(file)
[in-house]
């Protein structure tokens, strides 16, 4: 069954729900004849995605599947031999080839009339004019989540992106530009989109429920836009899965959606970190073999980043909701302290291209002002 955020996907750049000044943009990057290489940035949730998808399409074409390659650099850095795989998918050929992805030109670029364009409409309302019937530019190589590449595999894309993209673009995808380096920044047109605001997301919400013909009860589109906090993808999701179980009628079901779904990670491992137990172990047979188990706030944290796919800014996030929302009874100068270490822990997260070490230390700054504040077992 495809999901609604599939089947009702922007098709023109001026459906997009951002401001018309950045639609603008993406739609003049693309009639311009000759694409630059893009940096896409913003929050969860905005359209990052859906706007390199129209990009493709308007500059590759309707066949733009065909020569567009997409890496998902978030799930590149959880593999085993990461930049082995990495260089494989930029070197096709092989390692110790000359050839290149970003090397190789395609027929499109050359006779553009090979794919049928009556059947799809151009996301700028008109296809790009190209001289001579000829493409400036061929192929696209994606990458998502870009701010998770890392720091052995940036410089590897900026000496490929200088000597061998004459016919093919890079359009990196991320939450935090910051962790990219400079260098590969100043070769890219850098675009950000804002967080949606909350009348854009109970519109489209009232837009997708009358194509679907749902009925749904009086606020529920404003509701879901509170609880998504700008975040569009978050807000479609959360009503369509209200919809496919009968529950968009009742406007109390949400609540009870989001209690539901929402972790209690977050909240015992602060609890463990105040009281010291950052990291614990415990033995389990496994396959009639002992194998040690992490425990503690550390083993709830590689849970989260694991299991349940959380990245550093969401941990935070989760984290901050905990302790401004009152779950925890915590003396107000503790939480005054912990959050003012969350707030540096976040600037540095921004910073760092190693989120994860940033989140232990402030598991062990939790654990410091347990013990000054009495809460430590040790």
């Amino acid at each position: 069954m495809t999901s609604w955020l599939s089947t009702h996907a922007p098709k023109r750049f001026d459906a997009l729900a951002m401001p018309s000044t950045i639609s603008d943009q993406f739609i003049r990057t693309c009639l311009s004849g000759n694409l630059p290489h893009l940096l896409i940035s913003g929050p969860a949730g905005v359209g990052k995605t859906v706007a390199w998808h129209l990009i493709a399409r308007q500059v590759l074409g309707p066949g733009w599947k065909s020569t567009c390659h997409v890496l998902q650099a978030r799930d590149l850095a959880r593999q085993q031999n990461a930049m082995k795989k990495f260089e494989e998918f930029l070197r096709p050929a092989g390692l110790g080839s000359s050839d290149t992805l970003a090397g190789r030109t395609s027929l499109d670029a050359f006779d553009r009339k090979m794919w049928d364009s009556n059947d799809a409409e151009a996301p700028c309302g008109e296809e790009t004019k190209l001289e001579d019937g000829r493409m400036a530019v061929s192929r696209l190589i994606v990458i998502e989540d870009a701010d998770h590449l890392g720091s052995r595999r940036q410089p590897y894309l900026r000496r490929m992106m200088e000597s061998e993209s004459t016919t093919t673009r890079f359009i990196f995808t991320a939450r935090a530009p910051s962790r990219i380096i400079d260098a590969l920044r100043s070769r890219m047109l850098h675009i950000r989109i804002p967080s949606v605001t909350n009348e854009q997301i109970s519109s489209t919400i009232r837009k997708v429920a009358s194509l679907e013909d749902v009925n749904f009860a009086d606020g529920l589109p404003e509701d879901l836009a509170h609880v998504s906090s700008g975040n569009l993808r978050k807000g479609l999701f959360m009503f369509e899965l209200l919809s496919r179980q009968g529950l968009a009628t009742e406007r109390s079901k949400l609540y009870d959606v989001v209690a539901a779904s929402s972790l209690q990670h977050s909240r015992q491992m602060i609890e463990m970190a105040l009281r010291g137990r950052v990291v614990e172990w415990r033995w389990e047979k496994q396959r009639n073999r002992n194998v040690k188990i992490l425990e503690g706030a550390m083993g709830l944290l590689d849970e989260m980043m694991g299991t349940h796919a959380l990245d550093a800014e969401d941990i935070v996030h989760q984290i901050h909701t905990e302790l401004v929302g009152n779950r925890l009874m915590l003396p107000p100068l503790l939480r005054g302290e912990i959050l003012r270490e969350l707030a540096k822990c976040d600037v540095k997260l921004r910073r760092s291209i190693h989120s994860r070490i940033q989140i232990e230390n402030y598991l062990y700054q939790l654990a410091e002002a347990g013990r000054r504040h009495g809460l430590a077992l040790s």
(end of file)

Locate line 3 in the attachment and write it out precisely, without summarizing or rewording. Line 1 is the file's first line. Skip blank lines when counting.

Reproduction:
């Amino acid at each position: 069954m495809t999901s609604w955020l599939s089947t009702h996907a922007p098709k023109r750049f001026d459906a997009l729900a951002m401001p018309s000044t950045i639609s603008d943009q993406f739609i003049r990057t693309c009639l311009s004849g000759n694409l630059p290489h893009l940096l896409i940035s913003g929050p969860a949730g905005v359209g990052k995605t859906v706007a390199w998808h129209l990009i493709a399409r308007q500059v590759l074409g309707p066949g733009w599947k065909s020569t567009c390659h997409v890496l998902q650099a978030r799930d590149l850095a959880r593999q085993q031999n990461a930049m082995k795989k990495f260089e494989e998918f930029l070197r096709p050929a092989g390692l110790g080839s000359s050839d290149t992805l970003a090397g190789r030109t395609s027929l499109d670029a050359f006779d553009r009339k090979m794919w049928d364009s009556n059947d799809a409409e151009a996301p700028c309302g008109e296809e790009t004019k190209l001289e001579d019937g000829r493409m400036a530019v061929s192929r696209l190589i994606v990458i998502e989540d870009a701010d998770h590449l890392g720091s052995r595999r940036q410089p590897y894309l900026r000496r490929m992106m200088e000597s061998e993209s004459t016919t093919t673009r890079f359009i990196f995808t991320a939450r935090a530009p910051s962790r990219i380096i400079d260098a590969l920044r100043s070769r890219m047109l850098h675009i950000r989109i804002p967080s949606v605001t909350n009348e854009q997301i109970s519109s489209t919400i009232r837009k997708v429920a009358s194509l679907e013909d749902v009925n749904f009860a009086d606020g529920l589109p404003e509701d879901l836009a509170h609880v998504s906090s700008g975040n569009l993808r978050k807000g479609l999701f959360m009503f369509e899965l209200l919809s496919r179980q009968g529950l968009a009628t009742e406007r109390s079901k949400l609540y009870d959606v989001v209690a539901a779904s929402s972790l209690q990670h977050s909240r015992q491992m602060i609890e463990m970190a105040l009281r010291g137990r950052v990291v614990e172990w415990r033995w389990e047979k496994q396959r009639n073999r002992n194998v040690k188990i992490l425990e503690g706030a550390m083993g709830l944290l590689d849970e989260m980043m694991g299991t349940h796919a959380l990245d550093a800014e969401d941990i935070v996030h989760q984290i901050h909701t905990e302790l401004v929302g009152n779950r925890l009874m915590l003396p107000p100068l503790l939480r005054g302290e912990i959050l003012r270490e969350l707030a540096k822990c976040d600037v540095k997260l921004r910073r760092s291209i190693h989120s994860r070490i940033q989140i232990e230390n402030y598991l062990y700054q939790l654990a410091e002002a347990g013990r000054r504040h009495g809460l430590a077992l040790s």